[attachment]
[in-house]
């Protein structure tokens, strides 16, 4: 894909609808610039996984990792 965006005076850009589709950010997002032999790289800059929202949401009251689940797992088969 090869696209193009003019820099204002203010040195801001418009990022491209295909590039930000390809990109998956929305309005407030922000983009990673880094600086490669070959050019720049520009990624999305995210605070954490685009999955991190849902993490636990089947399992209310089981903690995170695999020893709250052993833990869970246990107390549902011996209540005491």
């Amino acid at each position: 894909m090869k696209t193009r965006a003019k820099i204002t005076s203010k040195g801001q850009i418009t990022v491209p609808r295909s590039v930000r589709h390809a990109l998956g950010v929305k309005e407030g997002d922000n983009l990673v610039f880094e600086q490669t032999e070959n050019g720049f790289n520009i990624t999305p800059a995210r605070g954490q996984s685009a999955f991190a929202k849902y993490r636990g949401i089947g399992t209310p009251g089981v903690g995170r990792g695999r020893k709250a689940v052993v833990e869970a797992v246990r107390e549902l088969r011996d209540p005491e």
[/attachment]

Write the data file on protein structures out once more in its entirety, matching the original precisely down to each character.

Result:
[in-house]
């Protein structure tokens, strides 16, 4: 894909609808610039996984990792 965006005076850009589709950010997002032999790289800059929202949401009251689940797992088969 090869696209193009003019820099204002203010040195801001418009990022491209295909590039930000390809990109998956929305309005407030922000983009990673880094600086490669070959050019720049520009990624999305995210605070954490685009999955991190849902993490636990089947399992209310089981903690995170695999020893709250052993833990869970246990107390549902011996209540005491």
């Amino acid at each position: 894909m090869k696209t193009r965006a003019k820099i204002t005076s203010k040195g801001q850009i418009t990022v491209p609808r295909s590039v930000r589709h390809a990109l998956g950010v929305k309005e407030g997002d922000n983009l990673v610039f880094e600086q490669t032999e070959n050019g720049f790289n520009i990624t999305p800059a995210r605070g954490q996984s685009a999955f991190a929202k849902y993490r636990g949401i089947g399992t209310p009251g089981v903690g995170r990792g695999r020893k709250a689940v052993v833990e869970a797992v246990r107390e549902l088969r011996d209540p005491e």